Founders & Authors of FANA

Laurel Prince, RN, BSN

Caroline Cárdenas, RN, MSN, CBCN, RYT 200hr

“The truth is that play seems to be one of the most advanced methods nature has invented to allow a complex brain to create itself.”

-Dr. Stuart Brown

Flow Arts Nurses Association (FANA)

The Flow Arts Nurses Association (FANA) was born from the belief and necessity that self care is essential to those who practice the art of nursing.  Our aim is to promote self care through body play, dancing, and the flow arts.  Flow arts is practiced through body play, which fosters present-moment awareness.


“The Flow Arts draw from a multitude of ancient and modern movement disciplines from Maori poi spinning to modern firedancing, from martial arts and tai chi to circus arts, hula hooping and dancing.”


Flow arts allows the practitioner respite from the linear, cognitive intelligence and offers a chance to experience body-centered present moment awareness through imaginative play, body play, and creative expression.  It has been our collective experience that practicing flow arts allows us to reconnect with body, mind, and soul through joy replenishment, which brings more creativity and joy to our work as healers.    



Mission Statement

The mission of FANA is simple.  First and foremost we wish to promote self care among nurses, regardless of the medium. Secondly we wish to use flow arts as a platform to promote body play and movement.  Finally we wish to use this platform to bring a new paradigm to the nursing profession.  We believe that caring for others is not sustainable without some form of self care.  There is much research to support the necessity of self care for nurses.  Nursing schools across the country are beginning to teach courses on self care to nursing students for prevention of burnout and compassion fatigue.  While this is laudable our goal is to reach nurses who are already practicing professionals.  Many practicing nurses have not been in school for years.  Some nurses may be unaware or are new to the research supporting the importance of self care for nurses.  FANA aims to share the power of self care through body play to all nurses for joy replenishment to prevent burnout and compassion fatigue to foster quality of life and sustenance within the art of nursing.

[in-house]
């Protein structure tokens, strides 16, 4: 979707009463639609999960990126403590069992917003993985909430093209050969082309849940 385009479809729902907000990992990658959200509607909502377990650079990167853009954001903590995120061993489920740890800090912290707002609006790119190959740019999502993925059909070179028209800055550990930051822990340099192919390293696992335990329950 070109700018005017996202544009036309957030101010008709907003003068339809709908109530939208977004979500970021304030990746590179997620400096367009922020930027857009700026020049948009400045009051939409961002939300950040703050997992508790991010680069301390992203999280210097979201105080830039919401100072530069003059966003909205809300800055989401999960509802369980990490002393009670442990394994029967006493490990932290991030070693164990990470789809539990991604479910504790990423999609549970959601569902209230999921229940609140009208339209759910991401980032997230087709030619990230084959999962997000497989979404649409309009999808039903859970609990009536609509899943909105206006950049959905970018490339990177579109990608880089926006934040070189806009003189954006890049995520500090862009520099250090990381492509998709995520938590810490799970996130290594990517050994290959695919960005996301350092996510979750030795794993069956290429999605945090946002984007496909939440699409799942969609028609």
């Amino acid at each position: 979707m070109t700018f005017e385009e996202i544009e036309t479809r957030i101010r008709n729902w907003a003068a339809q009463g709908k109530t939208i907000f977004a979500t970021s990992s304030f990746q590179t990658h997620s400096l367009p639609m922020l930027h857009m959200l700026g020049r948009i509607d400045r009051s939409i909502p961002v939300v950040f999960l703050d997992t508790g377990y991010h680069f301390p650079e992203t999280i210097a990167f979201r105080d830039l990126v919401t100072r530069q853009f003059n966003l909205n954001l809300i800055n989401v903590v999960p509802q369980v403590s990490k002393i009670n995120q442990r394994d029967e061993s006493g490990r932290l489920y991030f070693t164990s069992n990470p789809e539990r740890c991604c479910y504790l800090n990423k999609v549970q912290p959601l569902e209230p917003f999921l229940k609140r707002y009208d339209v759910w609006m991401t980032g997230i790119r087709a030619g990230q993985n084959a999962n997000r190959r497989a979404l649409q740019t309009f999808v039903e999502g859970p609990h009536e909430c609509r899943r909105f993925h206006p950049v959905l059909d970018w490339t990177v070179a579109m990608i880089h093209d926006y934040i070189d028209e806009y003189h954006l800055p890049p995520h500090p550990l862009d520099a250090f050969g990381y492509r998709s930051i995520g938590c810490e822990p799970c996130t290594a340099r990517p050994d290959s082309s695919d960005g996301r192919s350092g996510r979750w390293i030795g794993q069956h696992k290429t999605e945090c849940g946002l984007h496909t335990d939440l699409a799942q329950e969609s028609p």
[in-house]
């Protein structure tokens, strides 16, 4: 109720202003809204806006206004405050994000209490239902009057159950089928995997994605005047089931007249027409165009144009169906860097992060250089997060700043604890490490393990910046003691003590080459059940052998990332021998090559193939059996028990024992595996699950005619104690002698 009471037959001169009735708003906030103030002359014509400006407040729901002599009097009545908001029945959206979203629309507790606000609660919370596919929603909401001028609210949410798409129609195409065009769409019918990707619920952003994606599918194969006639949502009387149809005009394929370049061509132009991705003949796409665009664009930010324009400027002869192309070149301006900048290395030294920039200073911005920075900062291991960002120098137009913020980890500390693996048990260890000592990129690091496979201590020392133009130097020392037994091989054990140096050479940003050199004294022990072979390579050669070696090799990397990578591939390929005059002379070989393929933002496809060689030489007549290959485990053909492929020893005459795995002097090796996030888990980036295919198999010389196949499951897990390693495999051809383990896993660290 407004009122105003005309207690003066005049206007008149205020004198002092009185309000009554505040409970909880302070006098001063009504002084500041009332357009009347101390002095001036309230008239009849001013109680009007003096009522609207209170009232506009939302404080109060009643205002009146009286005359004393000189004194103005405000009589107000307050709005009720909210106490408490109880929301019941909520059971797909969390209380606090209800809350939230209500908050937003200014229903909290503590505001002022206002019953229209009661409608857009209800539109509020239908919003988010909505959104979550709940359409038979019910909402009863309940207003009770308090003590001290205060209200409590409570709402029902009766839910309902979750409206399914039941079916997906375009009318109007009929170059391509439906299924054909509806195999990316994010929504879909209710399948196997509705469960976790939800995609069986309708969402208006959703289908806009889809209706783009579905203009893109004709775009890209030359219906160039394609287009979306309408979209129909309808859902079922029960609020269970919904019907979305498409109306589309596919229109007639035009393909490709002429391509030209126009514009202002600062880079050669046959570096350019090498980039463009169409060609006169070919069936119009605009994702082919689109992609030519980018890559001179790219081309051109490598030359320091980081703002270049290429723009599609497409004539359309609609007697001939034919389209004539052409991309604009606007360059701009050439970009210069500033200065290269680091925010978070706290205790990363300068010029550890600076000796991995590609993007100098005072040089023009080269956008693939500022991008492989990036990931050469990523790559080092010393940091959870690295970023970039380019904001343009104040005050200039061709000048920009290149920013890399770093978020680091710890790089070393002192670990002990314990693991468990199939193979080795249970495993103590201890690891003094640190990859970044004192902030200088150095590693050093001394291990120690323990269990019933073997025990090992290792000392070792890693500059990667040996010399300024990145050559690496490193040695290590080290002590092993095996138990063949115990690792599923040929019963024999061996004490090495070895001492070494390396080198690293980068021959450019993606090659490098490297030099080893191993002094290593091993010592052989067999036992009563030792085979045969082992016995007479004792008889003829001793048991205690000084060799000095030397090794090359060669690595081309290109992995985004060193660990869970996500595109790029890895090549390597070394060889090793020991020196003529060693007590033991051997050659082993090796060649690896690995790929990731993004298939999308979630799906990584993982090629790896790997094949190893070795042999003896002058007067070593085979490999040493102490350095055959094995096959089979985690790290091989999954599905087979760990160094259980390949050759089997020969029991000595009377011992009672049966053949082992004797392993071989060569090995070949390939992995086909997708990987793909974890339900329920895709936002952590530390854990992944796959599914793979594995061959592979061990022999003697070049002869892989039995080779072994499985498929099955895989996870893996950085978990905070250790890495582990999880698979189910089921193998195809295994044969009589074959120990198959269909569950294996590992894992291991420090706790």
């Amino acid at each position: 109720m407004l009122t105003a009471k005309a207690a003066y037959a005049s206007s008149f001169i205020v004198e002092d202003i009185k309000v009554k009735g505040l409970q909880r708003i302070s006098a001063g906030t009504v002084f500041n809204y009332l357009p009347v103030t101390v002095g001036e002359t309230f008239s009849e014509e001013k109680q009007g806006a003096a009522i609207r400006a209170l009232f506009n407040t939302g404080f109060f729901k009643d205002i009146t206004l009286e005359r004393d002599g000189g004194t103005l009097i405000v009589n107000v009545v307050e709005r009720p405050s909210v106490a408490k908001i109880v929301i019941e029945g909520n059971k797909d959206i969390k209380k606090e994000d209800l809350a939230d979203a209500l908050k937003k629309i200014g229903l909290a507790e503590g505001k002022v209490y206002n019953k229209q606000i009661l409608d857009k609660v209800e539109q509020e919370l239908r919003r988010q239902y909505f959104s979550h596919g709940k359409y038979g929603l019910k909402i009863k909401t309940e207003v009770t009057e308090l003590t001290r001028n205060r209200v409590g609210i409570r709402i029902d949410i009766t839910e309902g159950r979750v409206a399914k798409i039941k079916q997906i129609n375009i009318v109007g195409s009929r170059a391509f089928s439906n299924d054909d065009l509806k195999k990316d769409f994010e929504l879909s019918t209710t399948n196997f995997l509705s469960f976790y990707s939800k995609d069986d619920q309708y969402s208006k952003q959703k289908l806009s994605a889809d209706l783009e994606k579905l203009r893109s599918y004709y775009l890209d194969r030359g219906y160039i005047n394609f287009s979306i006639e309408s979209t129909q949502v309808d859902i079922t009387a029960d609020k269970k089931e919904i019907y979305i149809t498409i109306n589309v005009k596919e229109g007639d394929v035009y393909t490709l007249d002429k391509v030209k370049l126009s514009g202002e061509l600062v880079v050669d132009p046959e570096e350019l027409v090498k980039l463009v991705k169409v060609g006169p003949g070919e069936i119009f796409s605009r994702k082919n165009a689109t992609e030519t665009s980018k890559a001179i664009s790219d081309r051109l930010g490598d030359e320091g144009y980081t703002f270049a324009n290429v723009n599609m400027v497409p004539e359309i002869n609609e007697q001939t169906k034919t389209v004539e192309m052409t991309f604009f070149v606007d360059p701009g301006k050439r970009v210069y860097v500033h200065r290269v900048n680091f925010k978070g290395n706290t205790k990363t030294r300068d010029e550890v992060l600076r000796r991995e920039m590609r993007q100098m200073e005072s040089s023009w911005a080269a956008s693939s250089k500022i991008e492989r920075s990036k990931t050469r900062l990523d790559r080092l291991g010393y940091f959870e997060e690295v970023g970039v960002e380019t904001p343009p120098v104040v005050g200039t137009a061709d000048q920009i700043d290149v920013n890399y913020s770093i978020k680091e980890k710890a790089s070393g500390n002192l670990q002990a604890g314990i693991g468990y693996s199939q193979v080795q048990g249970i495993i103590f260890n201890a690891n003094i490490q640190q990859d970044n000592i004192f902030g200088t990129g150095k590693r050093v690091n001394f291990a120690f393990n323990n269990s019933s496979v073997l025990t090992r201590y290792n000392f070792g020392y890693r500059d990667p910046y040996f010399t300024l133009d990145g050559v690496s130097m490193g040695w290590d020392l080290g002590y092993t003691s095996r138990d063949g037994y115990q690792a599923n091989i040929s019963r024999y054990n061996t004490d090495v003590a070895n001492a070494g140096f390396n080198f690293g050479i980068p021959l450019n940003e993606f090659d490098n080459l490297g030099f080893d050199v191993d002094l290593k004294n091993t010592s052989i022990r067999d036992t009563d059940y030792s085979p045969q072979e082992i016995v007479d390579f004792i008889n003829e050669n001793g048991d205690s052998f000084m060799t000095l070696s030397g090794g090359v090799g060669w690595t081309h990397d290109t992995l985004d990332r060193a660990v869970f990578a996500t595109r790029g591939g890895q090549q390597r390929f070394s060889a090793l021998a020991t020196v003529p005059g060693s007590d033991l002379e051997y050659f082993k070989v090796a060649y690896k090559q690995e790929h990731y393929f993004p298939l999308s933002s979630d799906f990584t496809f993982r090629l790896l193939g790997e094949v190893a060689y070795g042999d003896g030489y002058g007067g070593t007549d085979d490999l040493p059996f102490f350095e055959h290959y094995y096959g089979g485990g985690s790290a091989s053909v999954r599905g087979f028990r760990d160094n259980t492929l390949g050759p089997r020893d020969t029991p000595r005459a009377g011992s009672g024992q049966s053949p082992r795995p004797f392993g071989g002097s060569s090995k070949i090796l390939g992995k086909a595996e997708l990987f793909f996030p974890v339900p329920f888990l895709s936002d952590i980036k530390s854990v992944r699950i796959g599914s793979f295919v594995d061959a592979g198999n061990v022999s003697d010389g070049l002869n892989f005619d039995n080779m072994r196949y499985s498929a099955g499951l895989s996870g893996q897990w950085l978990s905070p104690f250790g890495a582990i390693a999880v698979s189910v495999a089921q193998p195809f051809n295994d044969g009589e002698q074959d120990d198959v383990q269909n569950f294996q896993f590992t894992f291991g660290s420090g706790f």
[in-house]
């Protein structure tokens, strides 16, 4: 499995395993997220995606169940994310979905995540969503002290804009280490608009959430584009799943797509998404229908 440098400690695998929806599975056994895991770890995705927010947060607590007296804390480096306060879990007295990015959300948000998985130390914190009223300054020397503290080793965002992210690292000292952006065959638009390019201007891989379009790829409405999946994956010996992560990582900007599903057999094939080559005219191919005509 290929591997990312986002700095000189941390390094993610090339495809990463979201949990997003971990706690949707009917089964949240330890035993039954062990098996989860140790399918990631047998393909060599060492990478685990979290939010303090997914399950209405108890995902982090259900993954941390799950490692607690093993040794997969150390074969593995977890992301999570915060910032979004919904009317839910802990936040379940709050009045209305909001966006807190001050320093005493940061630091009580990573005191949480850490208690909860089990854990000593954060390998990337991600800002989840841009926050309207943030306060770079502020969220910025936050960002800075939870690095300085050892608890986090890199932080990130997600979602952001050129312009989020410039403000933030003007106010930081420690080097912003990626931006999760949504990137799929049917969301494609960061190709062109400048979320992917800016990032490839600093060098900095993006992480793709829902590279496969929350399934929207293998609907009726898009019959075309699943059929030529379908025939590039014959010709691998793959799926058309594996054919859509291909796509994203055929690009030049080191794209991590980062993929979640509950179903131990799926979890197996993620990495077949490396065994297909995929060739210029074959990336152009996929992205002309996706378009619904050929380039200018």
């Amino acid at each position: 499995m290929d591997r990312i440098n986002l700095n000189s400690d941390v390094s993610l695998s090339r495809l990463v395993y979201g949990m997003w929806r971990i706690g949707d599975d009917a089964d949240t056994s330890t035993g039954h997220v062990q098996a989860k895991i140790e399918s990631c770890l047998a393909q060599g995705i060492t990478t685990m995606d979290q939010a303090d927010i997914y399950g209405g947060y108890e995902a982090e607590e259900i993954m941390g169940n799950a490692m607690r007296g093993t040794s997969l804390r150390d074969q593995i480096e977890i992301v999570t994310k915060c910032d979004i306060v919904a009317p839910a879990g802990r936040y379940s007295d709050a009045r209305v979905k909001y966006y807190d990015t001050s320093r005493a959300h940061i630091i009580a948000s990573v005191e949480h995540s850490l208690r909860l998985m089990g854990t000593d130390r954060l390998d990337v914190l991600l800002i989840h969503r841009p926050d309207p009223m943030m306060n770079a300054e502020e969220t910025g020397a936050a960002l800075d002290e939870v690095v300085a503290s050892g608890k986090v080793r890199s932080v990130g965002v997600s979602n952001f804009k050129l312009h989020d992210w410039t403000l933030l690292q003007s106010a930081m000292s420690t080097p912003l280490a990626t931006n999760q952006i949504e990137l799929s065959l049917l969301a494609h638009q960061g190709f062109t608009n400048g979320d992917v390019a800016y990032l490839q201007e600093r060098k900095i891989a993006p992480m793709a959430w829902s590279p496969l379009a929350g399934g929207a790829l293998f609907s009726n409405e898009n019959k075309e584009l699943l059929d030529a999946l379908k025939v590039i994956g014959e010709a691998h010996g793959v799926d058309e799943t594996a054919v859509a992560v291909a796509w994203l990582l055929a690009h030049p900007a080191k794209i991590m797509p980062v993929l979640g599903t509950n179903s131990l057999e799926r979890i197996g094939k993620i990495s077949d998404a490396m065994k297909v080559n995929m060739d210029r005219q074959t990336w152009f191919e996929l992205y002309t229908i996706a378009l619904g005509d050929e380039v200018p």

Policy Goals

FANA believes strongly that self care is a moral imperative for nurses.  This statement aligns with the ANA code of ethics published in 2015.  FANA is working towards allowing nurses to receive continuing education (CE) units for conferences, workshops, and training related to self care practices.  



Join FANA

Join our fun and amazing group of Flow Arts Nurses who seek to practice self care through body play for joy replenishment in balancing the mind, body, and soul to prevent burnout and compassion fatigue.



How to Join FANA

If you are a nurse, and are interested in learning more about FANA and/or would like to become part of FANA, fill out the 'Join FANA' application below and submit your answers. With your submission, you might be featured on the FANA website. We are excited to have you join us to continue to grow this circle through the power of play!


Spread the word to nurses in your area of the power of self care through body play for joy replenishment and join FANA. 


When you join FANA, you could be featured as a FANA member on this page with your bio and photo. 


Let's grow this circle of Joy Advocates through body play and let's dance in center of our joy as healthy and happy nurses together! ​




Criteria & Application for Joining FANA

  • Must be a licensed RN or LVN (LPN) and/or Nursing Student enrolled in a Nursing Program

  • Must have a regular self care body play practice of a flow art and/or dancing (i.e. Hoop Dancing, Poi, Staff, Yoga, Silk, Acro Yoga, Slack-line, Roller-Skating, ANY type of movement meditation that is JOYFUL)

  • Must fill out the 'Join FANA Application' and submit. 


Meet the Members of FANA 

Nursing is a profession based on the principle and practice of giving compassionate and safe care to patients in need.  While this can be rewarding it can also be depleting on the nurse's mind, body, and soul.  Therefore, it is imperative that nurses have self care practices that allow them to replenish their body, mind, and soul. Nurses simply cannot give of their healing energy if self care is not practiced and made a priority for sustenance. Burnout and compassion fatigue are real occupational hazards within the nursing profession that can lead to workplace injury. The American Nurses Association (ANA) revised 2015 Code of Ethics states that “self care is a moral imperative” for nurses.


​​Click Here to Read more